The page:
Illustrations: Peter C. Espina/GT
The past shame can never be forgotten. But what's the best way to remember it?
On Sunday, the Chinese commemorated the 85th anniversary of the September 18 Incident, which was staged in 1931 by Japanese troops as a pretext for its invasion of Northeast China.
To remember the special day, Guo Bin, husband of Chinese table tennis star Wang Nan, a former world champion, posted on his Sina Weibo account that he was sad that China had been bullied by a much smaller country such as Japan. "When I went to Japan, I didn't use any of its products including electrical equipment and even despicably keep the tap running all the time in hotels. Yet I found this was to no avail. What we should do is to make more efforts in all aspects," Guo wrote. The post was liked by Wang.
Guo may have never expected that his post could set off waves of fierce discussion among China's Internet users. After the parts of not using Japanese products and keeping the taps running were highlighted in headlines by some Chinese media outlets, Guo was confronted with violent ridicule and rebukes.
Ironically, a picture going with his post showed him wearing a G-Shock watch from the Japanese brand Casio. In the Internet era, everything you say and do can be traced, and some Net users soon discovered that in her 2008 wedding, Wang's bridesmaid was Japanese table tennis player Ai Fukuhara.
China's hatred toward Japan peaked in 2012, when a young man beat a middle-aged Chinese owner of a Japanese car in head in Xi'an during anti-Japanese demonstrations. The tragedy startled the whole country and prompted reflection on how love for our country should be expressed in a reasonable manner.
Yet despite less violence ever since, has the lesson from this senseless beating been well learned by the public?
There has indeed been some improvement. In response to Guo's post, many commentators disagreed that wasting water in Japan can make any sense as a way of expressing patriotism or remembering history.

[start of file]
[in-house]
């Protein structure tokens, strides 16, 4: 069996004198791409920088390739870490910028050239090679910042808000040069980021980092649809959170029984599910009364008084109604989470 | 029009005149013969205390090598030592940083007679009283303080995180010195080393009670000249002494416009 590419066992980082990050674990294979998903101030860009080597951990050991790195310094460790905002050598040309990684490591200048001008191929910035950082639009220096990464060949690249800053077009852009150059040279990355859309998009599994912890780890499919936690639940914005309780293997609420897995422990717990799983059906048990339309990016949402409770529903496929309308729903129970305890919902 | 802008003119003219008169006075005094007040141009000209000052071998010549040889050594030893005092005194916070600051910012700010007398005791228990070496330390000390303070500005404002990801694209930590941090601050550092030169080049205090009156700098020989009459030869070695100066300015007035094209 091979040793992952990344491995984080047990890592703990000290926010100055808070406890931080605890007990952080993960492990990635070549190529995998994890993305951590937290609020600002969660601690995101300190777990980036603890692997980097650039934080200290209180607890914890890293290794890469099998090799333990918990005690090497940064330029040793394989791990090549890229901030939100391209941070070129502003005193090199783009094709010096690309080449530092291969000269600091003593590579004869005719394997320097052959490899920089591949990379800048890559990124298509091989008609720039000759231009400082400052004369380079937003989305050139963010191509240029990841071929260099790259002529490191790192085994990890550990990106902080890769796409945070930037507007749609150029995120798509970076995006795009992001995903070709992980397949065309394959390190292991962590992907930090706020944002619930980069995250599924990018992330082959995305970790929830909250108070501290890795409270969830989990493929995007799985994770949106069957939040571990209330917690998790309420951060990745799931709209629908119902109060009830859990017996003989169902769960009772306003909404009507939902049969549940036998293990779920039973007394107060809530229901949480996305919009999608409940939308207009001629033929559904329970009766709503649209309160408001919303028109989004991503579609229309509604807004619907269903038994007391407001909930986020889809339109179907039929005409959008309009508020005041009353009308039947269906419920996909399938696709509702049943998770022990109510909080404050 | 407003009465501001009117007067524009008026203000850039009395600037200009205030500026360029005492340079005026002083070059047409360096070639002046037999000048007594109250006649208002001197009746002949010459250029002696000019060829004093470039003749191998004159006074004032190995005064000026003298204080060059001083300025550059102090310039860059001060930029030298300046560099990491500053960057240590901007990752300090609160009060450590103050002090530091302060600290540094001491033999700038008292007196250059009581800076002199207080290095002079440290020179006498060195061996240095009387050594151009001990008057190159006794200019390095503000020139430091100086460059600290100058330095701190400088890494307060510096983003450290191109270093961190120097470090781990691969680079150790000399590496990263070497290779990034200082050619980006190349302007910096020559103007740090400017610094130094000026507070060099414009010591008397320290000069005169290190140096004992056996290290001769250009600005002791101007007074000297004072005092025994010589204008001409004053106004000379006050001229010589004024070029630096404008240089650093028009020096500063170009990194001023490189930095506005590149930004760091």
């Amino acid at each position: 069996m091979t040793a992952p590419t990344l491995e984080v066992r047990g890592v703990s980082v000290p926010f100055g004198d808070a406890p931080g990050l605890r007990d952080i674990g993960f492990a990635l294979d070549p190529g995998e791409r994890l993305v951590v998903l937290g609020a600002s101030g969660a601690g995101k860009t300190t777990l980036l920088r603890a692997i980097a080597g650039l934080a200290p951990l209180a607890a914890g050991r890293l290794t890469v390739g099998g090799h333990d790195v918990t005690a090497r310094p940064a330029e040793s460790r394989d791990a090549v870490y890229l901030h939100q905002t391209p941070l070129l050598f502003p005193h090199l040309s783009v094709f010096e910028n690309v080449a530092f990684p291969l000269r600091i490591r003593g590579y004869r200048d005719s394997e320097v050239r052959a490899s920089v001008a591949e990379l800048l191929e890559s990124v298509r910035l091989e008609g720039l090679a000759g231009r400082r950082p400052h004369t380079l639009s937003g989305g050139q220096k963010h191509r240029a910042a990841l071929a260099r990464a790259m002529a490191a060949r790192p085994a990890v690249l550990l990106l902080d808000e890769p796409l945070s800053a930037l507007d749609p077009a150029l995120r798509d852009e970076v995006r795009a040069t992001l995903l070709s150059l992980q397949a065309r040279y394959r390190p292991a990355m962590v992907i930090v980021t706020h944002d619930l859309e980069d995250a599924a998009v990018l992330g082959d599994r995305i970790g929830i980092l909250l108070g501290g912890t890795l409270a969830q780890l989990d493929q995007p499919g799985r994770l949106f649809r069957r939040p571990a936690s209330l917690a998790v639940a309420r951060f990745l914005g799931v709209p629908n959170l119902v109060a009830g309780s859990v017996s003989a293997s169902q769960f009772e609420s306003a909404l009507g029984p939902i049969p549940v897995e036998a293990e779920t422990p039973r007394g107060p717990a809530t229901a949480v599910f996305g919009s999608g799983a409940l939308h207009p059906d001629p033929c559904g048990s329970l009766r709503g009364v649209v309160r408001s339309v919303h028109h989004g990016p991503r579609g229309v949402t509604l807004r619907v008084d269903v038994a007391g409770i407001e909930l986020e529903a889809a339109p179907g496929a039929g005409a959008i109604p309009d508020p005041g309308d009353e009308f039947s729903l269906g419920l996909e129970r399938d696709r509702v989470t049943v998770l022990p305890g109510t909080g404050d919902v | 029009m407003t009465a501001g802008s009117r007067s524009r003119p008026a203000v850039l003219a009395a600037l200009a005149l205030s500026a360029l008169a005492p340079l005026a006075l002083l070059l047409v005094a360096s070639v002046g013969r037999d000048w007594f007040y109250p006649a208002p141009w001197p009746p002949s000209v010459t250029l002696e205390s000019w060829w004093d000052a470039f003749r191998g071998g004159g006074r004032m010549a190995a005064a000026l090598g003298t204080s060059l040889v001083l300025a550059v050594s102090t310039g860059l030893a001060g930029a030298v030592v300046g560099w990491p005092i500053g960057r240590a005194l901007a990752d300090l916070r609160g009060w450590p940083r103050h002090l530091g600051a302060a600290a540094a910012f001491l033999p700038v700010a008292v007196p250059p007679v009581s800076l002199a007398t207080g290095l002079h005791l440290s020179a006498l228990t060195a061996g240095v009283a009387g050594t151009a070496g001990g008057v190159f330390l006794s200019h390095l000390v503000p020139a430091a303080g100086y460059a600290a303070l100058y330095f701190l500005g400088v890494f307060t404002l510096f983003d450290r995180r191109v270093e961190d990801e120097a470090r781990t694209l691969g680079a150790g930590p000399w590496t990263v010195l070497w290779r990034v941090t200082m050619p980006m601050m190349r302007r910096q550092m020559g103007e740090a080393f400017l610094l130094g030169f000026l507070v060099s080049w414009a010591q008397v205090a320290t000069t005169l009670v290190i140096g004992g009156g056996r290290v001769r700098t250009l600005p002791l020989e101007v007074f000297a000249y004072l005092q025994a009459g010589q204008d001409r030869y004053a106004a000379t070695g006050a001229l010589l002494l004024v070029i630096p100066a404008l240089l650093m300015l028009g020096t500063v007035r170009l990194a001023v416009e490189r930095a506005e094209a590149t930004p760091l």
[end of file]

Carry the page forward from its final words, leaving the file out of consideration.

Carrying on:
However, a survey by ifeng.com showed that as of Wednesday afternoon, about 50 percent of over 100,000 respondents thought that Guo's post showed that he never forgets our national shame. Some 38.79 percent supported Guo's behavior, with 48 percent against. Yet what sense can such tricks eventually make?
It's true that Chinese tourists have flooded Japan in recent years and crazily bought quality Japanese products ranging from toothbrushes to rice cookers. But underneath these personal contacts between the two countries, there still seems to be long-held resentment and anger against Japan buried deep inside Chinese people, with few opportunities for release.
Meanwhile, although Chinese consumers have become a big boost for the Japanese economy, the latest survey by the Japanese cabinet showed that over 80 percent of Japanese respondents don't have a favorable impression of China. Under the circumstance, the best way to show patriotism is to strive to make your country stronger and respected by all, not unreasonable behaviors that benefit no one.
Finding Net users' verbal attacks unbearable, Wang clarified later Monday that her husband did what was posted over a decade ago, which therefore doesn't deserve so much fuss.
However, no matter when Guo did it, the discussions again reminded the Chinese public that patriotism doesn't mean simply hating your enemy. In today's world when peace and development are prioritized above anything else, we need to learn from others including previous enemies and prosper in every field so that everyone can benefit. To love the country, please work to make it greater.
The author is a reporter with the Global Times. firstname.lastname@example.org